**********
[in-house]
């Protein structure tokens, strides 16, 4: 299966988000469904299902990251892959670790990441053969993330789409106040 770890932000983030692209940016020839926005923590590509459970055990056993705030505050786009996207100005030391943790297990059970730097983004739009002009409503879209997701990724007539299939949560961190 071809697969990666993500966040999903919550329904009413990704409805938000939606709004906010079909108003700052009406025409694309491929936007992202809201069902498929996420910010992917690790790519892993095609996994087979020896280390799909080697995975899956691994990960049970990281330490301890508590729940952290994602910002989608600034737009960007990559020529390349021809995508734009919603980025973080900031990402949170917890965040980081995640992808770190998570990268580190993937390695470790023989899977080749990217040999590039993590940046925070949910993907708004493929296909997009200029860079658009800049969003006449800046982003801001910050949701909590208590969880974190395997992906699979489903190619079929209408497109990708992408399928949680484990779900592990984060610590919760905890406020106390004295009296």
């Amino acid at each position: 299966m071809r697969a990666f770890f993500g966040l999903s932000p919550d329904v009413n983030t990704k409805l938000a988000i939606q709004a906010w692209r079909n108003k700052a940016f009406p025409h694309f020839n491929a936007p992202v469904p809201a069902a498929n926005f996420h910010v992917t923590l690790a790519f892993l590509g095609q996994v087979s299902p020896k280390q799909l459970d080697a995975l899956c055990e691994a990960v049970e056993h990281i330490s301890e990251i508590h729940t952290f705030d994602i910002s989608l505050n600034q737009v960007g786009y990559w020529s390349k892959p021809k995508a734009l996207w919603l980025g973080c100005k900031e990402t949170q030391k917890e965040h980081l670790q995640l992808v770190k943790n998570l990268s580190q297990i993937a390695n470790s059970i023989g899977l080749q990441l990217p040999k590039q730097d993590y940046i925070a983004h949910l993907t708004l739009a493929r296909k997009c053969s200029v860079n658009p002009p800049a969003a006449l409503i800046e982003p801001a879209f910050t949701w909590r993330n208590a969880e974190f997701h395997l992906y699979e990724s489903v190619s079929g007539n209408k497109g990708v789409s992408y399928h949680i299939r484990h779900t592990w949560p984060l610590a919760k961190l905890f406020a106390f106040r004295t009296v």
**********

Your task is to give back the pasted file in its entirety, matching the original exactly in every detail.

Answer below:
[in-house]
């Protein structure tokens, strides 16, 4: 299966988000469904299902990251892959670790990441053969993330789409106040 770890932000983030692209940016020839926005923590590509459970055990056993705030505050786009996207100005030391943790297990059970730097983004739009002009409503879209997701990724007539299939949560961190 071809697969990666993500966040999903919550329904009413990704409805938000939606709004906010079909108003700052009406025409694309491929936007992202809201069902498929996420910010992917690790790519892993095609996994087979020896280390799909080697995975899956691994990960049970990281330490301890508590729940952290994602910002989608600034737009960007990559020529390349021809995508734009919603980025973080900031990402949170917890965040980081995640992808770190998570990268580190993937390695470790023989899977080749990217040999590039993590940046925070949910993907708004493929296909997009200029860079658009800049969003006449800046982003801001910050949701909590208590969880974190395997992906699979489903190619079929209408497109990708992408399928949680484990779900592990984060610590919760905890406020106390004295009296």
């Amino acid at each position: 299966m071809r697969a990666f770890f993500g966040l999903s932000p919550d329904v009413n983030t990704k409805l938000a988000i939606q709004a906010w692209r079909n108003k700052a940016f009406p025409h694309f020839n491929a936007p992202v469904p809201a069902a498929n926005f996420h910010v992917t923590l690790a790519f892993l590509g095609q996994v087979s299902p020896k280390q799909l459970d080697a995975l899956c055990e691994a990960v049970e056993h990281i330490s301890e990251i508590h729940t952290f705030d994602i910002s989608l505050n600034q737009v960007g786009y990559w020529s390349k892959p021809k995508a734009l996207w919603l980025g973080c100005k900031e990402t949170q030391k917890e965040h980081l670790q995640l992808v770190k943790n998570l990268s580190q297990i993937a390695n470790s059970i023989g899977l080749q990441l990217p040999k590039q730097d993590y940046i925070a983004h949910l993907t708004l739009a493929r296909k997009c053969s200029v860079n658009p002009p800049a969003a006449l409503i800046e982003p801001a879209f910050t949701w909590r993330n208590a969880e974190f997701h395997l992906y699979e990724s489903v190619s079929g007539n209408k497109g990708v789409s992408y399928h949680i299939r484990h779900t592990w949560p984060l610590a919760k961190l905890f406020a106390f106040r004295t009296v």